Isamaa MP: Filibuster can end if coalition ditches family benefits cuts

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Urmas Reinsalu (Isamaa).
Urmas Reinsalu (Isamaa). Source: Priit Mürk/ERR

Isamaa MP Urmas Reinsalu says that should the coalition pledge not to cut family benefits from their current level, all three opposition parties will abandon the filibuster they have been pursuing since Monday.

The three parties, Reinsalu's plus the Center Party and the Conservative People's Party of Estonia (EKRE), derailed normal parliamentary procedure from Monday, meaning that not only was the Reform-Eesti 200-SDE coalition unable to get its legislative amendments processed under their first (of three) readings this week, but even the working schedule failed to get approved.

This has been followed by late-night sessions, including one on Friday, a day usually reserved solely for committee work, and another off-schedule session on Saturday.

Posting on his social media account Saturday, Reinsalu said: "Following consultation, the opposition has suggested that it can abandon this method of obstruction now and beyond in relation to other issues, provided family benefits are not reduced. All the opposition parties were behind this proposal."

"Right now, the ball is in the coalition's court – the cost of permanently calling a halt to this filibuster will be ending the family benefits cut," he went on.

Should this happen, Reinsalu, a former foreign minister, claimed, the filibuster would end and the Riigikogu could return to normal working practices as early as Monday.

The three coalition parties will not discuss the proposal until Monday itself, however, Reinsalu added.

The Riigikogu began an additional session at 3 p.m. Friday, which at the time of writing has been running for nearly 20 consecutive hours, again as a result of the filibuster which started Monday.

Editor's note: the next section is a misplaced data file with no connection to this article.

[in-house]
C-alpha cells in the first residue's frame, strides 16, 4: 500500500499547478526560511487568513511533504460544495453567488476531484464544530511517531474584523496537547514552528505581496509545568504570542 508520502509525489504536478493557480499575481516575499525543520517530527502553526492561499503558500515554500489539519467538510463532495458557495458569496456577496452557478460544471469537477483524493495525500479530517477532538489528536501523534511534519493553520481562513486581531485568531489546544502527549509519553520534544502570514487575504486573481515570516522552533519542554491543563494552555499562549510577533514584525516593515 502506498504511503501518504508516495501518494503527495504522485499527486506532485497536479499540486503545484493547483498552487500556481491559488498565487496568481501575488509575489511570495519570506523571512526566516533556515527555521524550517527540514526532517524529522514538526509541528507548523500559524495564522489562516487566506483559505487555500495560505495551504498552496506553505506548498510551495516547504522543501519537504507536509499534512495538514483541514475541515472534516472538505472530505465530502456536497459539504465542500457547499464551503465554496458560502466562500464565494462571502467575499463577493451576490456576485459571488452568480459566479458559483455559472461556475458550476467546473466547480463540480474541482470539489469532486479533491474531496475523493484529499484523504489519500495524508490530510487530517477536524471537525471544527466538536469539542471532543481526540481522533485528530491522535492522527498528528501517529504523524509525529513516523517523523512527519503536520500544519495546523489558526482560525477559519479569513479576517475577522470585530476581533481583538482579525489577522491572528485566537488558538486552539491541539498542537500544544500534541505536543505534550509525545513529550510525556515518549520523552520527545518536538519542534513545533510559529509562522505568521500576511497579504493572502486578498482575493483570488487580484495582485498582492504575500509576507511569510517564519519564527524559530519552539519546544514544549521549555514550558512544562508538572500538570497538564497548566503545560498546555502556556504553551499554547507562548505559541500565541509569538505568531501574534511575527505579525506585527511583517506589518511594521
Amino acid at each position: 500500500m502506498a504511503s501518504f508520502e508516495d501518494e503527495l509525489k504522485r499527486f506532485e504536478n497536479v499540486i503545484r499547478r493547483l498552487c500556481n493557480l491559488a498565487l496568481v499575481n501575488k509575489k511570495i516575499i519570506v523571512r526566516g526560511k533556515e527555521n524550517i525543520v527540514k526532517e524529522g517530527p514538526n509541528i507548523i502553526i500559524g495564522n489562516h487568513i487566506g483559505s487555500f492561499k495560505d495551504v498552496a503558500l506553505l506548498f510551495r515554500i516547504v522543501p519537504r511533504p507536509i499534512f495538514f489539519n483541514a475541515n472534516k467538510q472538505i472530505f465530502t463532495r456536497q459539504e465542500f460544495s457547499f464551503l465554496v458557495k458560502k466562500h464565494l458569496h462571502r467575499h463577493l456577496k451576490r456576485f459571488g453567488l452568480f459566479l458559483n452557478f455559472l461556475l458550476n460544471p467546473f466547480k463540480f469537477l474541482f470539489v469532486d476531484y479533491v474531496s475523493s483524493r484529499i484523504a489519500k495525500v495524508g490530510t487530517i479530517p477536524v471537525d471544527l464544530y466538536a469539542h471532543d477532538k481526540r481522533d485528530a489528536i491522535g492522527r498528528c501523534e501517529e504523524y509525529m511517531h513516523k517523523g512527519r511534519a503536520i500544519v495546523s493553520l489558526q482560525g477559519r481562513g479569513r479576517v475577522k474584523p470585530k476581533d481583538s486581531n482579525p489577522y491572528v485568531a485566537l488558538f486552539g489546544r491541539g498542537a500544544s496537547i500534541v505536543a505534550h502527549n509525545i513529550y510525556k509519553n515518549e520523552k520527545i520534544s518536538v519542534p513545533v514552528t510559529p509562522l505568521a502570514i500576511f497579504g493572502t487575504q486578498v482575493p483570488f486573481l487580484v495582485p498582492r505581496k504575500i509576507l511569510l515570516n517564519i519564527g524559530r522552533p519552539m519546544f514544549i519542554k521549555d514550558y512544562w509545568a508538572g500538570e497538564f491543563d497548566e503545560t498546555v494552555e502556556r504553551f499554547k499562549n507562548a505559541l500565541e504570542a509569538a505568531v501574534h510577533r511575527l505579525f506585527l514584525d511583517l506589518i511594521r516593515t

Reinsalu's proposal echoed one made by the Center Party earlier in the week, while EKRE's leader Martin Helme has claimed the obstruction could last until next spring if need be, by which time off-schedule elections would have to be called.

The legislation at the center of the deadlock also aims to hike income tax and VAT by two percentage points.

The coalition has already separated the previously bundled-together amendments into four separate parts in an effort to break the stalemate.

The current family benefits regime only entered into force in January, and had been primarily an Isamaa policy.

Erkki Keldo: The coalition has done its part, taken several steps

While the coalition has taken several steps to restore work in the Riigikogu, and now it's the opposition's turn, Erkki Keldo said later on Saturday.

"For our part, the coalition has taken several measures, and we have also publicly confirmed that we will fulfill all the obligations arising under the law and the Riigikogu best practices, in the processing of bills.

"To use a sports metaphor, the ball is in the opposition's court, in order to play it back and restore normal work in the Riigikogu," he added.

Keldo rejected the opposition's original complaint – which was behind the filibuster – that the coalition was unwilling to debated the legislative amendments, adding that in any case the government had taken steps to placate the opposition, including by the separating of the tax legislation into four bills.

Editor's note: This piece was updated to include comment from Erkki Keldo.


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Editor: Andrew Whyte, Mait Ots, Marko Tooming

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